Canon Digital IXUS 500 Review


Key Specifications

  • Review Price: £332.00

I have to admit that I like Canon cameras. I have an EOS SLR, an APS IXUS and a PowerShot G1 that accompanied me throughout a world trip, taking 2,000 pictures along the way. However, I never seem to use film anymore, especially APS which costs so much to buy and develop, and my G1 is finally starting to show its age, both in resolution and physical size. I was therefore quite excited when Canon sent me the new Digital IXUS 500 to look at.

Although the IXUS range of cameras has always been achingly stylish, right from the very first APS model, this latest digital incarnation is quite simply stunning. In fact the Digital IXUS 500 makes my old APS IXUS look positively obese.

But the IXUS’ beauty is more than skin deep. Everything about this little camera just oozes quality. The metal body is reassuringly cool to the touch and the whole camera feels solid enough to withstand a fair amount of abuse. The control layout is well thought out and at the rear, the right hand side of the body where your thumb naturally falls is clear of controls, so there’s no chance of any inadvertent button pressing. That said, when you do need to activate any of the controls, everything is exactly where you want it to be.

Small touches like the spring loaded door that hides the CompactFlash slot add to the high-quality feel. Even the battery compartment is beautifully designed. If you happen to accidentally open the battery compartment door, there’s no fear of the battery falling out. Inside the battery compartment is a spring loaded clip that holds the battery in place even when the door is open. There’s also a rubber bung inserted into the battery compartment door which allows you to use mains power directly through the battery terminals via an adapter.

Anyway, enough about the visual and tactile qualities for a while, let’s take a look at the specifications. Despite it’s diminutive size, the Digital IXUS 500 is equipped with a five megapixel CCD which can produce images at a resolution of 2,592 x 1,944. At this top resolution a picture taken with minimal compression will create a jpeg file of around 2MB. This means that you can fit around 15 top quality images on the supplied 32MB CompactFlash card. Unfortunately there’s no RAW or uncompressed TIFF option, but with a tiny camera like this, it’s unlikely to be an issue for the target buyer. You get a 3x optical zoom lens that’s equivalent to 36-108mm in 35mm language. There’s also a 4.1x digital zoom, but I’d never recommend using such a feature; you’re better off cropping and zooming in Photoshop later.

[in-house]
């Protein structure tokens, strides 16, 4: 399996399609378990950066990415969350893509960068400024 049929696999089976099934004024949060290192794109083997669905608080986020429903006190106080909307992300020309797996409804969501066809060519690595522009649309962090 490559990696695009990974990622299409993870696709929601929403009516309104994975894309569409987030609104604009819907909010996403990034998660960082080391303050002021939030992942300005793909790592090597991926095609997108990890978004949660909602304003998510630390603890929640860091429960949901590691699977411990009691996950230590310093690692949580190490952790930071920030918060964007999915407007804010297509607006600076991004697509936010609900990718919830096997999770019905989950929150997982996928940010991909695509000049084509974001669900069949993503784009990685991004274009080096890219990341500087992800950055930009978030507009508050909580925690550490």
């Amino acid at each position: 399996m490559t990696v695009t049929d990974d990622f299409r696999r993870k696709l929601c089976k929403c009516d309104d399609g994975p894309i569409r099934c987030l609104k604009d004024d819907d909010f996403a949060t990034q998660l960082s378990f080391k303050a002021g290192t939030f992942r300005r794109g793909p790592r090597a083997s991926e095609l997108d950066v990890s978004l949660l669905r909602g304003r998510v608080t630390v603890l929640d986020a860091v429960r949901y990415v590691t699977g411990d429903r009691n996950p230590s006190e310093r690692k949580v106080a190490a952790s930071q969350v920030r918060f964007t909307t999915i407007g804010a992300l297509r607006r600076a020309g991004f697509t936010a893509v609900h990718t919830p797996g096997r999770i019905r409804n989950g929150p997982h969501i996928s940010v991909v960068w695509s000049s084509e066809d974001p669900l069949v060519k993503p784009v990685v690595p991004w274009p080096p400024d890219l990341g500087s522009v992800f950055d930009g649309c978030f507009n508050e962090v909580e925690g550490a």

The Digital IXUS 500 is definitely more than just a point and click device. If that’s all you want from your camera, just leave it set to the auto mode and let the IXUS do everything for you. If you want to be a bit more adventurous, you’ll probably be surprised at how much control you can have over your images.

By default the camera will choose the shutter speed for you, and if it determines that there isn’t enough light it will activate the built-in flash. However, there is also a long shutter mode. If you activate the long shutter mode, you can set the shutter speed to anything from one second to 15 seconds. Obviously you’ll have to rest the camera on something if you’re going to use a long shutter, but the fact that you can keep the shutter open for 15 seconds on a camera this small is pretty impressive. If you’re using a long exposure, even the act of pressing the shutter button can be enough to jog the camera and ruin the image. To avoid this, I always use the self timer when I’m taking a long exposure shot. It can however be annoying to wait 10 seconds before the shutter is activated when using a self timer function. Canon is obviously aware of this fact and the Digital IXUS 500 allows you to set the self timer to either 10 seconds or two seconds – very considerate indeed.

Unlike other sites, we thoroughly test every product we review. We use industry standard tests in order to compare features properly. We’ll always tell you what we find. We never, ever accept money to review a product. Tell us what you think - send your emails to the Editor.